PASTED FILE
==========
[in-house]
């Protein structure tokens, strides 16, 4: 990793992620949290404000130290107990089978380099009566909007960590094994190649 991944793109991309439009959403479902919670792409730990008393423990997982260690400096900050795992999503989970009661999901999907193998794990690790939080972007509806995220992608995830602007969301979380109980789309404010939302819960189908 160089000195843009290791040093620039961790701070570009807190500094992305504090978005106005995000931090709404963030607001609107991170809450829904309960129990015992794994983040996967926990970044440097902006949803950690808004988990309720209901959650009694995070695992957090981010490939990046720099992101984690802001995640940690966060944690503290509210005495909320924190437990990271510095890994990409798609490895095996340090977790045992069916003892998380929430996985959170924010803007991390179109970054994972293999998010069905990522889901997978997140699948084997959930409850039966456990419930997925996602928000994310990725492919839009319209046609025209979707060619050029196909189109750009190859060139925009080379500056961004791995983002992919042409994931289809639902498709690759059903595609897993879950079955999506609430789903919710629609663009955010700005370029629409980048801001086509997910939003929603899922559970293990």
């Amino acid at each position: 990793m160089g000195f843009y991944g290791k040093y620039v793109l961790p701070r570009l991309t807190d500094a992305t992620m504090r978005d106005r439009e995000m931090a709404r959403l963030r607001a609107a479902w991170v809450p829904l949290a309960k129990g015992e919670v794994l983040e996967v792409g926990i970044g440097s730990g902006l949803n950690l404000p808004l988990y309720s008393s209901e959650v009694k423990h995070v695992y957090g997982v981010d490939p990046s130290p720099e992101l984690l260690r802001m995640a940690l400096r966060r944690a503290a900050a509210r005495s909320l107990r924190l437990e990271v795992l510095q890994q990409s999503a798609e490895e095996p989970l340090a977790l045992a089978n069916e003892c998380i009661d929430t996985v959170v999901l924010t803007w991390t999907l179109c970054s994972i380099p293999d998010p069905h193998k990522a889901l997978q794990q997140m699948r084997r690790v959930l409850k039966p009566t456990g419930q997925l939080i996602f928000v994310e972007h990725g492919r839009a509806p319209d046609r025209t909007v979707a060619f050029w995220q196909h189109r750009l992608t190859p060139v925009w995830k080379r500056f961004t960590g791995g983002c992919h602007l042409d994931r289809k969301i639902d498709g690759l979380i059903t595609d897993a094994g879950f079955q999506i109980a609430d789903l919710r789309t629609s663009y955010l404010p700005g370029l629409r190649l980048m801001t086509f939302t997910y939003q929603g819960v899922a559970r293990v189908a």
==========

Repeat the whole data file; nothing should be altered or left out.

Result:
[in-house]
């Protein structure tokens, strides 16, 4: 990793992620949290404000130290107990089978380099009566909007960590094994190649 991944793109991309439009959403479902919670792409730990008393423990997982260690400096900050795992999503989970009661999901999907193998794990690790939080972007509806995220992608995830602007969301979380109980789309404010939302819960189908 160089000195843009290791040093620039961790701070570009807190500094992305504090978005106005995000931090709404963030607001609107991170809450829904309960129990015992794994983040996967926990970044440097902006949803950690808004988990309720209901959650009694995070695992957090981010490939990046720099992101984690802001995640940690966060944690503290509210005495909320924190437990990271510095890994990409798609490895095996340090977790045992069916003892998380929430996985959170924010803007991390179109970054994972293999998010069905990522889901997978997140699948084997959930409850039966456990419930997925996602928000994310990725492919839009319209046609025209979707060619050029196909189109750009190859060139925009080379500056961004791995983002992919042409994931289809639902498709690759059903595609897993879950079955999506609430789903919710629609663009955010700005370029629409980048801001086509997910939003929603899922559970293990």
């Amino acid at each position: 990793m160089g000195f843009y991944g290791k040093y620039v793109l961790p701070r570009l991309t807190d500094a992305t992620m504090r978005d106005r439009e995000m931090a709404r959403l963030r607001a609107a479902w991170v809450p829904l949290a309960k129990g015992e919670v794994l983040e996967v792409g926990i970044g440097s730990g902006l949803n950690l404000p808004l988990y309720s008393s209901e959650v009694k423990h995070v695992y957090g997982v981010d490939p990046s130290p720099e992101l984690l260690r802001m995640a940690l400096r966060r944690a503290a900050a509210r005495s909320l107990r924190l437990e990271v795992l510095q890994q990409s999503a798609e490895e095996p989970l340090a977790l045992a089978n069916e003892c998380i009661d929430t996985v959170v999901l924010t803007w991390t999907l179109c970054s994972i380099p293999d998010p069905h193998k990522a889901l997978q794990q997140m699948r084997r690790v959930l409850k039966p009566t456990g419930q997925l939080i996602f928000v994310e972007h990725g492919r839009a509806p319209d046609r025209t909007v979707a060619f050029w995220q196909h189109r750009l992608t190859p060139v925009w995830k080379r500056f961004t960590g791995g983002c992919h602007l042409d994931r289809k969301i639902d498709g690759l979380i059903t595609d897993a094994g879950f079955q999506i109980a609430d789903l919710r789309t629609s663009y955010l404010p700005g370029l629409r190649l980048m801001t086509f939302t997910y939003q929603g819960v899922a559970r293990v189908a």